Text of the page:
“Ajay chose a service that used mobile phone and internet technologies to enable him to carefully manage his personal information. Ajay would later develop clinical depression, but he spotted that something wasn’t right early on when the feedback from his mental healthcare app highlighted changes in his sociability. (He was sending fewer messages and leaving his room only to go to campus.) Shortly thereafter, he received a message on his phone inviting him to get in touch with a mental health therapist; the message also offered a choice of channels through which he could get in touch…
“Now back to reality. And today’s reality could not be more different.
“Even in the wealthiest countries, waiting times for expert appointments and counselling extend to months. (One UK study of more than 500 adults found that a quarter of individuals with mental health issues waited more than three months to see an NHS mental health specialist; 6% had waited at least a year.)
“However, an experience such as Ajay’s is not as much of a pipe dream as it might appear. The range of new technologies within the mental healthcare sector (and the rate at which these are being developed) is staggering. These innovations span the whole spectrum of mental health, from self-care (one of the fastest-growing markets for apps) to self-assessment tools (there are hundreds of psychological tests available online) through to developments such as electroencephalogy (EEG), which measure brain activity and offer the promise of early diagnosis.”
This is long-winded rhetoric but, to be fair to WEF, it paints a picture and the report itself has some concrete suggested next steps.
WEF’s report puts “ethical” in the title in a way that could be no more than a wave of a hand, however the report also looks into this in some detail and concerns about misuse are built into the recommendations.
It is completely understandable – in fact, it is plainly sensible – to be wary of the dangers of data in the modern world.
However, tech presents undeniable opportunities. Are we really comfortable suffocating these, or forgoing them entirely, or would we rather aim high? WEF, of course, entertains only the latter.
The paper says tech is already widely used in healthcare and these uses are growing. It notes that tech-based care is “location agnostic” and that good use of data will lead to better outcomes.
“The greater use of new and existing technologies in this space raises a complex web of ethical dilemmas, particularly in the areas of data privacy and individuals’ rights,” says the report, before calling for ethical action in several different ways, while also calling for eight separate actions to drive progress.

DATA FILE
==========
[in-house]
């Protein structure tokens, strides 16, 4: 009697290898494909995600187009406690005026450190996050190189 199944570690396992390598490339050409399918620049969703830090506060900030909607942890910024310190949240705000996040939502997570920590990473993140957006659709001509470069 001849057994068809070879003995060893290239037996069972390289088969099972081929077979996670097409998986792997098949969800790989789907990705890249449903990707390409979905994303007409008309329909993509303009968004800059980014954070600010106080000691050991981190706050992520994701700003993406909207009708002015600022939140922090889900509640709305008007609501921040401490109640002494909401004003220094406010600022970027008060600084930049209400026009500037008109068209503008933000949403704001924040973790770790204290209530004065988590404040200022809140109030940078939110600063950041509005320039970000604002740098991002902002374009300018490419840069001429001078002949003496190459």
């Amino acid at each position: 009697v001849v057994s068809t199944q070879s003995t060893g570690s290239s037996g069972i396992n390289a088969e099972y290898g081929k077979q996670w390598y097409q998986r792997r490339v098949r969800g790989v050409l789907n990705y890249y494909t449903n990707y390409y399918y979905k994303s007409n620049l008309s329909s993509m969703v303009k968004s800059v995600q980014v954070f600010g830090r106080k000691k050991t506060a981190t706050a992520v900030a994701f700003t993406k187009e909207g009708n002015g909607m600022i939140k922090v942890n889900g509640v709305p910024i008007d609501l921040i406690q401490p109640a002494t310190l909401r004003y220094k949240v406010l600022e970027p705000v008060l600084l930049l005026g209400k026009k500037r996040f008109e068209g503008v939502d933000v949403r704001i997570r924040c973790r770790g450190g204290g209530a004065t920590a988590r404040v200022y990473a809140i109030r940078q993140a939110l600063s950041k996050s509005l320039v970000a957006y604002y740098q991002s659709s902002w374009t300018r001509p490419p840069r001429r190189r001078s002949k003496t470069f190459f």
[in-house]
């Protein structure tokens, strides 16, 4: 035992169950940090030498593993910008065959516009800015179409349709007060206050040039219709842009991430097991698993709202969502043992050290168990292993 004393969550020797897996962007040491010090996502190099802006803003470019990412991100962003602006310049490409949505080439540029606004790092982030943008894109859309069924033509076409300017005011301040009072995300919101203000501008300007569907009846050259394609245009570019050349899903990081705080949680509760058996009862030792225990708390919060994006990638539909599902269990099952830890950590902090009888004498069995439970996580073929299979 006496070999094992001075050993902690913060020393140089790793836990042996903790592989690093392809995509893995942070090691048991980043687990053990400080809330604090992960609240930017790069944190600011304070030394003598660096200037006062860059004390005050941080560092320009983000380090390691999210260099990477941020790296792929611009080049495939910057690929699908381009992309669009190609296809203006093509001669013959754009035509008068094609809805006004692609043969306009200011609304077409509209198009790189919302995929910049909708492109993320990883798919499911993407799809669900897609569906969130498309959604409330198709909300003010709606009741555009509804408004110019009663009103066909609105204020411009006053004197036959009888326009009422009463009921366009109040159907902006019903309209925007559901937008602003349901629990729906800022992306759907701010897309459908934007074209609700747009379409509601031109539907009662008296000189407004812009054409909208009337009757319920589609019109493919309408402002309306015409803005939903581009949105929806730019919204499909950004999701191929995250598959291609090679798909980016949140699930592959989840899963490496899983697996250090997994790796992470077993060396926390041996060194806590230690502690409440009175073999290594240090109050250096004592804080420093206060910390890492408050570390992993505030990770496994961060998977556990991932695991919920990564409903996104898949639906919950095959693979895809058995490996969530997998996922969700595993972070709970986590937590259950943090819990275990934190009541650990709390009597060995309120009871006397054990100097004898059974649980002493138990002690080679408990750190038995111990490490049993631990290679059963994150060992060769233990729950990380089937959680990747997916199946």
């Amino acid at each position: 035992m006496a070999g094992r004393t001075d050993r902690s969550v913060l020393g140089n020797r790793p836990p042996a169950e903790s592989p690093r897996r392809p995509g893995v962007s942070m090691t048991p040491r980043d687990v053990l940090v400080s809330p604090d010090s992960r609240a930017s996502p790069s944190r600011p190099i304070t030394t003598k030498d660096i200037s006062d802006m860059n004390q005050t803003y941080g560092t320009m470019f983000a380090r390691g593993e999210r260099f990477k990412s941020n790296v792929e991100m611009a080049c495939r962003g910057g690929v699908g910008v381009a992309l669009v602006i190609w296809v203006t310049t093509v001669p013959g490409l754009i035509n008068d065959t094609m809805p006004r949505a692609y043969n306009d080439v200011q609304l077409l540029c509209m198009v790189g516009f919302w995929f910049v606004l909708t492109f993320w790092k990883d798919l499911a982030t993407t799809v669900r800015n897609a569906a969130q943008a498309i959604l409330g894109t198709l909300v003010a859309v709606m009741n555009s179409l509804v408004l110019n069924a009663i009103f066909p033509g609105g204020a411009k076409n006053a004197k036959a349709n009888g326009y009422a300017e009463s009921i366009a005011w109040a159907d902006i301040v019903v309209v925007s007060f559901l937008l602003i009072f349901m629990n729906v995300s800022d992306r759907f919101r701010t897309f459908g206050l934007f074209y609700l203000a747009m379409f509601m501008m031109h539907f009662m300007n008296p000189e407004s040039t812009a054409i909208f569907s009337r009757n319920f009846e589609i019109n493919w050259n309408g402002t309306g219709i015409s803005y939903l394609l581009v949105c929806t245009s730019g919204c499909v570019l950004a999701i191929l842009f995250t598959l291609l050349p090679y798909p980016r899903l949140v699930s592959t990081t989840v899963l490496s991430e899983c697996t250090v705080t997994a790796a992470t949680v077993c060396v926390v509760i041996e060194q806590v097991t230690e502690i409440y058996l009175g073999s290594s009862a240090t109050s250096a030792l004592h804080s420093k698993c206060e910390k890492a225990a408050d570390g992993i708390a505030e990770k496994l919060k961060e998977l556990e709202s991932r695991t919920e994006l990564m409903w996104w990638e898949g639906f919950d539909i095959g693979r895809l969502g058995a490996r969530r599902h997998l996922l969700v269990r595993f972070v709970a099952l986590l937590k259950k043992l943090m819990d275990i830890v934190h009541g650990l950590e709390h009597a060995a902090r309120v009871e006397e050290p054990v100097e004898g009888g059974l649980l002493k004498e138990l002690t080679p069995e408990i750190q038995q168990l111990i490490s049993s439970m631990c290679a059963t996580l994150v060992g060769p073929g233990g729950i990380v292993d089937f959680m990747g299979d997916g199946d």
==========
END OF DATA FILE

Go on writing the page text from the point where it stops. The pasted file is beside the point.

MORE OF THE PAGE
These actions include:
- the creation of a governance structure to ensure ethical use of data
- the development of regulation that is grounded in human rights law and adaptable to technological change
- embedding responsible practice into new tech
- adoption of a “test-and-learn” approach in implementation, with continual assessment and the prompt raising of unintended consequences
- exploitation of economies of scale only possible with tech
- agree on unified metrics and make designs with measurement in mind
- build technology solutions that can be sustained
- prioritise low-income communities and countries
Thinking of mental health in terms of pounds and pence is dismal, fundamentally.
However, we live in a world with many problems, and looking at some of the staggering costs of inaction provides impetus to any call to action.
Per the WHO: “Every US$ 1 invested in scaling up treatment for common mental illnesses such as depression and anxiety leads to a return of US$ 4 in better health and ability to work.
On the contrary, failure to act is costly. According to a recent analysis, which calculated treatment costs and health outcomes in 36 low-, middle- and high-income countries for the 15 years from 2016-2030, low levels of recognition and access to care for depression and another common mental disorder, anxiety, result in a global economic loss of a trillion US dollars every year.
According to the Mental Health Foundation here in the UK: “Untreated mental health problems account for 13% of the total global burden of disease. It is projected that, by 2030, mental health problems (particularly depression) will be the leading cause of mortality and morbidity globally…
“The 2013 Chief Medical Officer’s report estimated that the wider costs of mental health problems to the UK economy are £70–100 billion per year – 4.5% of gross domestic product (GDP).
“However, estimating this figure is very complex and an earlier study carried out by Centre for Mental Health found that, taking into account reduced quality of life, the annual costs in England alone were £105.2 billion.”
When these figures are set beside both the lack of investment in mental health resources – both in prevention and treatment – and also the potential difference that could be made by investing in technology, it seems clear that a far better model, and far better world, is achievable.
Achievable does not mean easy. But those calling for change in how we deal with mental health are in a great position to argue their case.